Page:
However, when I challenged Davidson on this score in our discussion on Thinking Allowed, Radio 4, she did come out in favour of open borders, a welcome announcement. Given her critique of immigration laws, it is surprising that the book does not welcome the one liberalisation of immigration controls that has taken place recently: the European Convention of Human Trafficking which allows ‘victims’ of trafficking a period of rest and reflection on benefits, the right to apply for leave to remain and to decide whether to testify against their traffickers. The government of course does its best to minimise the number of people who can access these rights by scrutinising closely whether they were in fact duped or coerced. If they had chosen lap dancing and were moved into prostitution, for example, were they really duped? Academics like Davidson who insist that most migrants are neither duped nor coerced provide an intellectual rationale for the government’s anti-immigrant agenda.

The tone of the book is sneering and dismissive of activists. I thought we had arrived at a point where academia respected activism because it provides much of the raw material on which their theorising is based. She criticises the ‘feel good’ factor, the sense of solidarity and collective identity of the new abolitionists. What is wrong with that? Most of us involved with political change are swimming against the current, we represent a minority opinion often portrayed as extreme by mainstream society. That can be quite a bruising experience. The solidarity of like-minded people is a welcome relief. The abolitionist movement is described as ‘the celebrification of human trafficking’ and mocked by reference to the celebrities associated with it who say they are ‘lovin’ it’ and by quoting people like David Arkless, co-founder of the Global Business Coalition against Human Trafficking, ‘When you get involved in something like this your employees will love it, the public will love it and your shareholders will love it’. We are told that Coca Cola and ExxonMobil are part of the coalition, that even faith groups and trade unions are involved in the fight. So what? They are all probably very hot on anti-racist policies which in itself does not diminish the campaign against racism.

Whilst definitions are important, Davidson defines slavery out of existence. First the meaning of slavery is hollowed out by looking at how loosely people use the word today, like the right-wing politicians in America who condemn the tyranny of taxation as a form of slavery. Although this method of argument, which crops up repeatedly in the book, is used in all seriousness, it sounds like parody. Is that how we dispute the existence of a phenomenon – by raiding language for all the colloquial uses of a term? Debt bondage in places like India or Pakistan then is no different from bank loans in the West especially when bailiffs use aggressive methods to recover loans.  Really?  In fact, to use the narrative of slavery to damn Africa or India is, according to Davidson, an Orientalist discourse. I completely disagree with this line of thinking as I have argued in a previous article for 50:50. Since debt is a continuum of lasting relations of dependency between people – at one end, many of us ‘owe’ our lives to doctors, friends or parents – Davidson asks how can we differentiate between empowered subjects and debt slaves? It’s really not that difficult. One of the young women, Natasha (a pseudonym) who featured in my book, was bought and sold at McDonalds for a sum of 2000€. When she thought she had earned enough from prostitution to pay back her pimp, she was told that her earnings did not cover the hyperinflated costs of maintaining her. She would never pay back her debt – surely an uncontroversial example of debt bondage.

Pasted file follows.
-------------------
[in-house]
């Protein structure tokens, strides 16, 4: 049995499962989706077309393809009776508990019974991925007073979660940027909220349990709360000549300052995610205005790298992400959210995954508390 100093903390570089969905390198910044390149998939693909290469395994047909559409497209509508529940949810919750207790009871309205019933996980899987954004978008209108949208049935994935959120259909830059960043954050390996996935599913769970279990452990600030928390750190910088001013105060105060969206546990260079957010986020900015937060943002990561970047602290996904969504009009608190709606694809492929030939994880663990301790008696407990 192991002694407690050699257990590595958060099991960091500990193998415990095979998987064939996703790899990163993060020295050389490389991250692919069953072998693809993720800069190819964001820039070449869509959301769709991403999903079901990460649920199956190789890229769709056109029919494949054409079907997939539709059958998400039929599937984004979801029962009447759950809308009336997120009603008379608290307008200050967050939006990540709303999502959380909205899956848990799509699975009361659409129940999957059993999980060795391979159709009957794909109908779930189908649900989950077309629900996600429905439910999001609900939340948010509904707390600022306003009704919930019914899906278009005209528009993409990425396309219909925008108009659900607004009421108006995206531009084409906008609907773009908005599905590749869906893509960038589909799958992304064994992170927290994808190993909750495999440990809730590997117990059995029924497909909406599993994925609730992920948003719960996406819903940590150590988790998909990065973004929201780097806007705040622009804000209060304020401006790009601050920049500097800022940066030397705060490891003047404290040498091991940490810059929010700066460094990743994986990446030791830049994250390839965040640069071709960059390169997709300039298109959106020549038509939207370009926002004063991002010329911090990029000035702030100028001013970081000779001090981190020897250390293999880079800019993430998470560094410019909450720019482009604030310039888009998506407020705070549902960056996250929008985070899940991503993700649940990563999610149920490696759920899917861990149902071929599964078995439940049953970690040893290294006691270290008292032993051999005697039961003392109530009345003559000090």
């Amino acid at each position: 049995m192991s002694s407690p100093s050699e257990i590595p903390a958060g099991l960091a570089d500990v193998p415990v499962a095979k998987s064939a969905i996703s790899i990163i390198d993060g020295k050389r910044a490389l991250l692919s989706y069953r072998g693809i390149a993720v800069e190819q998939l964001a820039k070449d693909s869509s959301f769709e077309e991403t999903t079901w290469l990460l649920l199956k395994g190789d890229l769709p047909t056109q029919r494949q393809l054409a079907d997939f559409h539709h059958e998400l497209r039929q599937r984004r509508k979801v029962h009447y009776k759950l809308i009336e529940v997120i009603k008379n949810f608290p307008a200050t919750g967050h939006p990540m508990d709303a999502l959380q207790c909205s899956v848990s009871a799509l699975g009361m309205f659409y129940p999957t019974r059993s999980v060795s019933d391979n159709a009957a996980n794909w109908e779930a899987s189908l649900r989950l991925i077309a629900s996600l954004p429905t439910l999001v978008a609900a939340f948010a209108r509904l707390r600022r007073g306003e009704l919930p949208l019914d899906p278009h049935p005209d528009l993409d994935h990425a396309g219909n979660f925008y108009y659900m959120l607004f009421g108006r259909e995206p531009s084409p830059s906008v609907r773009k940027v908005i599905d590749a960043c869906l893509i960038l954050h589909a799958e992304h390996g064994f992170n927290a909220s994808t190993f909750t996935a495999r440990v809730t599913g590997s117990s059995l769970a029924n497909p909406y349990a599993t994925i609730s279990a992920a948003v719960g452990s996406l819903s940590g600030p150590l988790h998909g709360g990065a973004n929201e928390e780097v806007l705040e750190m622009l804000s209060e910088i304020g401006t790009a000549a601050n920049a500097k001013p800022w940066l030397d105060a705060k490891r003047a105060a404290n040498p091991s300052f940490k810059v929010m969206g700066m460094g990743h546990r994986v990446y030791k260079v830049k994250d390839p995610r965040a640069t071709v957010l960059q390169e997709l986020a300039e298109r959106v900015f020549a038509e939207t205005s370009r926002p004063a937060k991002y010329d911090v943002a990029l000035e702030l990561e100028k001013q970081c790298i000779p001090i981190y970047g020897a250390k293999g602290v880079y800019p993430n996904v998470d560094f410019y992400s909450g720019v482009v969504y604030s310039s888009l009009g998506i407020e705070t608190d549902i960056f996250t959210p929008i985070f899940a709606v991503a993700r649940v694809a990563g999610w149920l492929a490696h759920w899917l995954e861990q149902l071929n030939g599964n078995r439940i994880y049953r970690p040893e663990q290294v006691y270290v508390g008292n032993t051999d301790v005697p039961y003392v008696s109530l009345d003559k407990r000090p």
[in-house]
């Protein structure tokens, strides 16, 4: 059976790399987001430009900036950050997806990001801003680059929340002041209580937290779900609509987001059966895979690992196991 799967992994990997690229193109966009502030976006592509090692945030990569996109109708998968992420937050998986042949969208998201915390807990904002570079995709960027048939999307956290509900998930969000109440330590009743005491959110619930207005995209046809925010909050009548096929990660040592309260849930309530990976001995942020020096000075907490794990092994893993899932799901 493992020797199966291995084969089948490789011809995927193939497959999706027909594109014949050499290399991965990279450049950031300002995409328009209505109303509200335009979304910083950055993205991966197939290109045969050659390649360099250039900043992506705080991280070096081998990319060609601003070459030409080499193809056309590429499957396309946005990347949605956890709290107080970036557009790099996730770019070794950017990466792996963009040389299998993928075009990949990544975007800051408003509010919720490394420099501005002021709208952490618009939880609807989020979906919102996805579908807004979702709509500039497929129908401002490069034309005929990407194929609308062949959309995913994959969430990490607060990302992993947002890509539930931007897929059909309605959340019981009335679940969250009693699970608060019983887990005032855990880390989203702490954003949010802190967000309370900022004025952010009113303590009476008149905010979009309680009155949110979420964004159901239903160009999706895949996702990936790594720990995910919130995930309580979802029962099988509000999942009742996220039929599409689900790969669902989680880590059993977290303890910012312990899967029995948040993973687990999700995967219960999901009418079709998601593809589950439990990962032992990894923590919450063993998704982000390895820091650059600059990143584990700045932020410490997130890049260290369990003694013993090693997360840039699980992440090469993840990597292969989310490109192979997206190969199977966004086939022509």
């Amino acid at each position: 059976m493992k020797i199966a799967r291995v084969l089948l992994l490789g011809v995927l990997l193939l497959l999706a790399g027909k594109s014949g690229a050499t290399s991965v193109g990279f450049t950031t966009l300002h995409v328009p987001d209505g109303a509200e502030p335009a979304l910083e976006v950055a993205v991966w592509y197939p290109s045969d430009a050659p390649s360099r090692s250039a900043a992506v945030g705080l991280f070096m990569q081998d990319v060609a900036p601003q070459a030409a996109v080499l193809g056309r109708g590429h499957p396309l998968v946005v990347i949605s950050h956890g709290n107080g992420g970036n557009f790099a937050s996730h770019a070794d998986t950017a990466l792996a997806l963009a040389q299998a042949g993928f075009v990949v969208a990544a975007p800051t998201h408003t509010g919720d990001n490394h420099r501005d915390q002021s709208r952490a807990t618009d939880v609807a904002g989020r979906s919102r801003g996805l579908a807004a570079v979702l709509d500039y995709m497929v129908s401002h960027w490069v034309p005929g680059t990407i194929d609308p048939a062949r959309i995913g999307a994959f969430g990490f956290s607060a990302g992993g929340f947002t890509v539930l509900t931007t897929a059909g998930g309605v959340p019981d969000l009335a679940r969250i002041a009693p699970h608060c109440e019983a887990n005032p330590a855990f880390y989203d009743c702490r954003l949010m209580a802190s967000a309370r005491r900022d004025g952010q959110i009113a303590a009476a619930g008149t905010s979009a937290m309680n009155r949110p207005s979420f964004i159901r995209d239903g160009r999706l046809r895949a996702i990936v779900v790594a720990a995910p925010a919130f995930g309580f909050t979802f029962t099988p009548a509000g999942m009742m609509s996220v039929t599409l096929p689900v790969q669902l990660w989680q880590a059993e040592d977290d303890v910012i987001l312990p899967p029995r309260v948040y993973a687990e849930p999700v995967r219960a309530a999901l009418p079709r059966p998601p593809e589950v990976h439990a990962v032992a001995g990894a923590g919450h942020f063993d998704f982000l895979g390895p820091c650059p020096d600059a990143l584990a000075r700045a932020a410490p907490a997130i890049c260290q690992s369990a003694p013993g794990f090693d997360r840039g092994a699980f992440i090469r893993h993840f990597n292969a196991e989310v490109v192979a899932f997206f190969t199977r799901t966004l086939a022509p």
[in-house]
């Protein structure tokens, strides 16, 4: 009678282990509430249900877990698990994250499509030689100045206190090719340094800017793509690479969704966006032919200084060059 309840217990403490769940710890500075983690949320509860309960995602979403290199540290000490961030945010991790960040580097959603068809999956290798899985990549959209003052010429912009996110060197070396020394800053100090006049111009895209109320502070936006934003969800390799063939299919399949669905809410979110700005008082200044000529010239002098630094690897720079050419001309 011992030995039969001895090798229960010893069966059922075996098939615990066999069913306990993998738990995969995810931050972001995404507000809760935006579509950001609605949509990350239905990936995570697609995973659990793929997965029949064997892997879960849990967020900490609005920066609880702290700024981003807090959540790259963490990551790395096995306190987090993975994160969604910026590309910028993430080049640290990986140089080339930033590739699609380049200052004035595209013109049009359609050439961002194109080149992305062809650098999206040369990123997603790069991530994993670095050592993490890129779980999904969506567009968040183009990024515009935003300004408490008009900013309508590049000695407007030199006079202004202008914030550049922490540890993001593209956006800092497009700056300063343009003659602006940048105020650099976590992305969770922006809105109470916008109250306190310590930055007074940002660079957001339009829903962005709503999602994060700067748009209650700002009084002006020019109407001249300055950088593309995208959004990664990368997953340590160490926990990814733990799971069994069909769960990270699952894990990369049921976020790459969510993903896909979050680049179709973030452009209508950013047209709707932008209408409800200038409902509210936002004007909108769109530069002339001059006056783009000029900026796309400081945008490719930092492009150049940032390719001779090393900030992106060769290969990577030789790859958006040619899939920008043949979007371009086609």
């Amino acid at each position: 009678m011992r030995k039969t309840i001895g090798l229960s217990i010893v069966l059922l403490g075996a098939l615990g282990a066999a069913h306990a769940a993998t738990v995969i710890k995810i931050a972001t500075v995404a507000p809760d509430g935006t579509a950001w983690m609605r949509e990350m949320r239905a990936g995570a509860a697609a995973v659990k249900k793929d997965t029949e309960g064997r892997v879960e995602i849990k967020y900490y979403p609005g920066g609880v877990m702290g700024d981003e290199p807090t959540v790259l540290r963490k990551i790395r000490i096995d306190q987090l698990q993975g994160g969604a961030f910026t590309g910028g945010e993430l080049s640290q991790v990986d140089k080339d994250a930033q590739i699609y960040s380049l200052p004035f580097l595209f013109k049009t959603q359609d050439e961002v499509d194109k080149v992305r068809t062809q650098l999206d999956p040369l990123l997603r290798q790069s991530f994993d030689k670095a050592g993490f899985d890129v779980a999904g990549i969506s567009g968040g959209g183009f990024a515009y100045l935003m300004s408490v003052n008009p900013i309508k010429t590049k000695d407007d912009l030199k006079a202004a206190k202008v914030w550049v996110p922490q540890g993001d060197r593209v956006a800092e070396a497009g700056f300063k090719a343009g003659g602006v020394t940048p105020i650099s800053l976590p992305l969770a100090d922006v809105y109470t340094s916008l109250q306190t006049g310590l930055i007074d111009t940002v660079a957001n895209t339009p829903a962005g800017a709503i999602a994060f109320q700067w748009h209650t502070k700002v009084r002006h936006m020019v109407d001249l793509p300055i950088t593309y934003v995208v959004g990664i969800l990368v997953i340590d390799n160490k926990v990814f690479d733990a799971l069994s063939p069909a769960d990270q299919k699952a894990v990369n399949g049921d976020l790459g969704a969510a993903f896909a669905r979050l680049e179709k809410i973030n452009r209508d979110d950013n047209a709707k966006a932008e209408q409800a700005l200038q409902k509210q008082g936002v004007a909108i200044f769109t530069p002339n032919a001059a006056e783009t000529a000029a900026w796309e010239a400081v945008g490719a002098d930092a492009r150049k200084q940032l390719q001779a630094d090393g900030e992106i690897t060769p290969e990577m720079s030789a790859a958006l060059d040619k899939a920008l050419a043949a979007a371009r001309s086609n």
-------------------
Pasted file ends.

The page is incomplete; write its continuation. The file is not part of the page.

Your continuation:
Exact boundaries may be hard to agree upon in areas of social policy. In the case of welfare benefits, for example, there are always those who fall just outside the eligibility criteria who arguably also live in poverty. An activist would want to draw the boundary more generously whilst the government would want to rein it in, but to argue that because boundaries are not accurate, no one needs benefits, is analogous to what Davidson does with slavery. She rubbishes Kevin Bales’ perfectly acceptable definition of modern slavery, as involving the total control by one person over another who receives little or no pay for the purposes of economic exploitation, a relationship maintained with the threat of violence or actual violence, by saying that if this definition was to be used retrospectively during transatlantic times, it would increase the number of slaves exponentially.  

The most generous interpretation of this attempt to consign slavery to earlier times is to say that it reveals a fastidious academic concern with neat, irrefutable categories. However, this slips into a dangerous form of academic nitpicking which amounts to the denial of an appalling reality for thousands who are trafficked, sold and enslaved. By suggesting that the very idea of ‘modern slavery’ is inane and clichéd, and any activist concern with it is a tendency to ‘spout empty speculation and received ideas’ is to insult the testimonies of those who have survived.

To hear a discussion of this issue between Julia O’Connell Davidson and Rahila Gupta on Thinking Allowed, Radio 4, click here.